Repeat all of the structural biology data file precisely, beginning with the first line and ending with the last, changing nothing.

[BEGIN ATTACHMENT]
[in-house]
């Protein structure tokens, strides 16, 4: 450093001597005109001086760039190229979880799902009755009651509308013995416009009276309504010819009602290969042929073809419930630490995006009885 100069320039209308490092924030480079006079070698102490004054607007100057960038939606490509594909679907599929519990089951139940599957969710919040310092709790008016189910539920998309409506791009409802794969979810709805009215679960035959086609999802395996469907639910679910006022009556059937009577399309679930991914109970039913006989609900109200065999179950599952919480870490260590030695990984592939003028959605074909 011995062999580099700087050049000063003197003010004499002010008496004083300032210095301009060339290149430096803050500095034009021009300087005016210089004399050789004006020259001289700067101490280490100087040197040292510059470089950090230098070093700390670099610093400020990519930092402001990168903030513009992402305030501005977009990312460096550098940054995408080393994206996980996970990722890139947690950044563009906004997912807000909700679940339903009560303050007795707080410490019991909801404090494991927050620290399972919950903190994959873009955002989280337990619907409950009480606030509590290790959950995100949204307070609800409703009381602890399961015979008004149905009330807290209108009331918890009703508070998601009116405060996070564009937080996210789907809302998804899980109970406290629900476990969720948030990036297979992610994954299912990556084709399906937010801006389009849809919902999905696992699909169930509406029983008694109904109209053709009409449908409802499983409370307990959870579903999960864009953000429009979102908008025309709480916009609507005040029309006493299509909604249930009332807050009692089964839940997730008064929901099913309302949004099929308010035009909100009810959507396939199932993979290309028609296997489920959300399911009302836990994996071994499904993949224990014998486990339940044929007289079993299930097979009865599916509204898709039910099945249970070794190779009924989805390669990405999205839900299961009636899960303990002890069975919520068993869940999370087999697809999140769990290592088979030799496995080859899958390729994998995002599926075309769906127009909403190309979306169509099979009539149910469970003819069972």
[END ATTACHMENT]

[in-house]
């Protein structure tokens, strides 16, 4: 450093001597005109001086760039190229979880799902009755009651509308013995416009009276309504010819009602290969042929073809419930630490995006009885 100069320039209308490092924030480079006079070698102490004054607007100057960038939606490509594909679907599929519990089951139940599957969710919040310092709790008016189910539920998309409506791009409802794969979810709805009215679960035959086609999802395996469907639910679910006022009556059937009577399309679930991914109970039913006989609900109200065999179950599952919480870490260590030695990984592939003028959605074909 011995062999580099700087050049000063003197003010004499002010008496004083300032210095301009060339290149430096803050500095034009021009300087005016210089004399050789004006020259001289700067101490280490100087040197040292510059470089950090230098070093700390670099610093400020990519930092402001990168903030513009992402305030501005977009990312460096550098940054995408080393994206996980996970990722890139947690950044563009906004997912807000909700679940339903009560303050007795707080410490019991909801404090494991927050620290399972919950903190994959873009955002989280337990619907409950009480606030509590290790959950995100949204307070609800409703009381602890399961015979008004149905009330807290209108009331918890009703508070998601009116405060996070564009937080996210789907809302998804899980109970406290629900476990969720948030990036297979992610994954299912990556084709399906937010801006389009849809919902999905696992699909169930509406029983008694109904109209053709009409449908409802499983409370307990959870579903999960864009953000429009979102908008025309709480916009609507005040029309006493299509909604249930009332807050009692089964839940997730008064929901099913309302949004099929308010035009909100009810959507396939199932993979290309028609296997489920959300399911009302836990994996071994499904993949224990014998486990339940044929007289079993299930097979009865599916509204898709039910099945249970070794190779009924989805390669990405999205839900299961009636899960303990002890069975919520068993869940999370087999697809999140769990290592088979030799496995080859899958390729994998995002599926075309769906127009909403190309979306169509099979009539149910469970003819069972």